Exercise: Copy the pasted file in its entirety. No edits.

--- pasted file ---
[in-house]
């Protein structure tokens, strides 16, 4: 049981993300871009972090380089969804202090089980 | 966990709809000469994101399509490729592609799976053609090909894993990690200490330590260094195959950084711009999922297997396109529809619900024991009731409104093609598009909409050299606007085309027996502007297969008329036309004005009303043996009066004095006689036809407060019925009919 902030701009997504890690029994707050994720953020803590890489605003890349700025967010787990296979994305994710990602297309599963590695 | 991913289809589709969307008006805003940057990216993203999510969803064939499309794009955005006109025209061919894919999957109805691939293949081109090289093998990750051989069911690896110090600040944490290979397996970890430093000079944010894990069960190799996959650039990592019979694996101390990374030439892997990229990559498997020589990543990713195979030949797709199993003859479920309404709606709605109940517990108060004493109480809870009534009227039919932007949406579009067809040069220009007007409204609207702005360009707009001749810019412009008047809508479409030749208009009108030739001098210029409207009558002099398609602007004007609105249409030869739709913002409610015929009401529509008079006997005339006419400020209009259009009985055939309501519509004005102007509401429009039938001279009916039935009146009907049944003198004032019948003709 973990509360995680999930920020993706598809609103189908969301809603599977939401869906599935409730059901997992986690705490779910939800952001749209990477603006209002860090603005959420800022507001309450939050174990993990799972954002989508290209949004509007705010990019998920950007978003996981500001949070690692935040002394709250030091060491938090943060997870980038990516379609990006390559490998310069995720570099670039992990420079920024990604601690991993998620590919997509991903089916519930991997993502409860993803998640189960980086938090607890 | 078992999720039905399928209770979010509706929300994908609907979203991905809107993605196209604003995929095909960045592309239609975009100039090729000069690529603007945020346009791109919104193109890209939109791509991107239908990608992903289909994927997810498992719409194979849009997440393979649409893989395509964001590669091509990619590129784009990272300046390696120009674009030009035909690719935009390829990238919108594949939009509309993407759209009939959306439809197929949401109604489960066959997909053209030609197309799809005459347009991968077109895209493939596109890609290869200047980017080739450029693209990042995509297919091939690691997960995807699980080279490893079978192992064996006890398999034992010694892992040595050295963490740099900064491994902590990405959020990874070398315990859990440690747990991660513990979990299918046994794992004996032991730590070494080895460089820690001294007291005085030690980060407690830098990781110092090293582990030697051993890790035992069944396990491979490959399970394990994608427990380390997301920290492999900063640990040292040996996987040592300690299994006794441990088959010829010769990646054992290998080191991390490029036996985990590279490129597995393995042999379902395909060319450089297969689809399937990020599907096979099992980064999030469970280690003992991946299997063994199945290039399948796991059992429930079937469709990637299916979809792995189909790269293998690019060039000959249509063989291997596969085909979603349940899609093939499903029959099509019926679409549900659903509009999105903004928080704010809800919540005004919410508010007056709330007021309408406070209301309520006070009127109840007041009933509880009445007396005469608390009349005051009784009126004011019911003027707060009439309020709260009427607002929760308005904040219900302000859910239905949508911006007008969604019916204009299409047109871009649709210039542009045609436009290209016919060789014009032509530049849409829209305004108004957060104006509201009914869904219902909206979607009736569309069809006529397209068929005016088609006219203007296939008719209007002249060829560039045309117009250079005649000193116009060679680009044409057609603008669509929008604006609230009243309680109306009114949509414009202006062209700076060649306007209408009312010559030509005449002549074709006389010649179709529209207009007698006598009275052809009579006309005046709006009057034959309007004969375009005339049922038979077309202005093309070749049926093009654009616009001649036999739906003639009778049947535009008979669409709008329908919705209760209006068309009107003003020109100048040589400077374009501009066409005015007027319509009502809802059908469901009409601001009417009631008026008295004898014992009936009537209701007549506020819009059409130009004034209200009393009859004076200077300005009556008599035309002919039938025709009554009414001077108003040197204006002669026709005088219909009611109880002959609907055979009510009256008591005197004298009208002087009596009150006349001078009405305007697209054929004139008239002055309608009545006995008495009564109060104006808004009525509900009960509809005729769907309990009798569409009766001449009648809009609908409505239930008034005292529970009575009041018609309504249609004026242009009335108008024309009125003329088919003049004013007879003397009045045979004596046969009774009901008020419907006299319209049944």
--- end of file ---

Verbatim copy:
[in-house]
């Protein structure tokens, strides 16, 4: 049981993300871009972090380089969804202090089980 | 966990709809000469994101399509490729592609799976053609090909894993990690200490330590260094195959950084711009999922297997396109529809619900024991009731409104093609598009909409050299606007085309027996502007297969008329036309004005009303043996009066004095006689036809407060019925009919 902030701009997504890690029994707050994720953020803590890489605003890349700025967010787990296979994305994710990602297309599963590695 | 991913289809589709969307008006805003940057990216993203999510969803064939499309794009955005006109025209061919894919999957109805691939293949081109090289093998990750051989069911690896110090600040944490290979397996970890430093000079944010894990069960190799996959650039990592019979694996101390990374030439892997990229990559498997020589990543990713195979030949797709199993003859479920309404709606709605109940517990108060004493109480809870009534009227039919932007949406579009067809040069220009007007409204609207702005360009707009001749810019412009008047809508479409030749208009009108030739001098210029409207009558002099398609602007004007609105249409030869739709913002409610015929009401529509008079006997005339006419400020209009259009009985055939309501519509004005102007509401429009039938001279009916039935009146009907049944003198004032019948003709 973990509360995680999930920020993706598809609103189908969301809603599977939401869906599935409730059901997992986690705490779910939800952001749209990477603006209002860090603005959420800022507001309450939050174990993990799972954002989508290209949004509007705010990019998920950007978003996981500001949070690692935040002394709250030091060491938090943060997870980038990516379609990006390559490998310069995720570099670039992990420079920024990604601690991993998620590919997509991903089916519930991997993502409860993803998640189960980086938090607890 | 078992999720039905399928209770979010509706929300994908609907979203991905809107993605196209604003995929095909960045592309239609975009100039090729000069690529603007945020346009791109919104193109890209939109791509991107239908990608992903289909994927997810498992719409194979849009997440393979649409893989395509964001590669091509990619590129784009990272300046390696120009674009030009035909690719935009390829990238919108594949939009509309993407759209009939959306439809197929949401109604489960066959997909053209030609197309799809005459347009991968077109895209493939596109890609290869200047980017080739450029693209990042995509297919091939690691997960995807699980080279490893079978192992064996006890398999034992010694892992040595050295963490740099900064491994902590990405959020990874070398315990859990440690747990991660513990979990299918046994794992004996032991730590070494080895460089820690001294007291005085030690980060407690830098990781110092090293582990030697051993890790035992069944396990491979490959399970394990994608427990380390997301920290492999900063640990040292040996996987040592300690299994006794441990088959010829010769990646054992290998080191991390490029036996985990590279490129597995393995042999379902395909060319450089297969689809399937990020599907096979099992980064999030469970280690003992991946299997063994199945290039399948796991059992429930079937469709990637299916979809792995189909790269293998690019060039000959249509063989291997596969085909979603349940899609093939499903029959099509019926679409549900659903509009999105903004928080704010809800919540005004919410508010007056709330007021309408406070209301309520006070009127109840007041009933509880009445007396005469608390009349005051009784009126004011019911003027707060009439309020709260009427607002929760308005904040219900302000859910239905949508911006007008969604019916204009299409047109871009649709210039542009045609436009290209016919060789014009032509530049849409829209305004108004957060104006509201009914869904219902909206979607009736569309069809006529397209068929005016088609006219203007296939008719209007002249060829560039045309117009250079005649000193116009060679680009044409057609603008669509929008604006609230009243309680109306009114949509414009202006062209700076060649306007209408009312010559030509005449002549074709006389010649179709529209207009007698006598009275052809009579006309005046709006009057034959309007004969375009005339049922038979077309202005093309070749049926093009654009616009001649036999739906003639009778049947535009008979669409709008329908919705209760209006068309009107003003020109100048040589400077374009501009066409005015007027319509009502809802059908469901009409601001009417009631008026008295004898014992009936009537209701007549506020819009059409130009004034209200009393009859004076200077300005009556008599035309002919039938025709009554009414001077108003040197204006002669026709005088219909009611109880002959609907055979009510009256008591005197004298009208002087009596009150006349001078009405305007697209054929004139008239002055309608009545006995008495009564109060104006808004009525509900009960509809005729769907309990009798569409009766001449009648809009609908409505239930008034005292529970009575009041018609309504249609004026242009009335108008024309009125003329088919003049004013007879003397009045045979004596046969009774009901008020419907006299319209049944």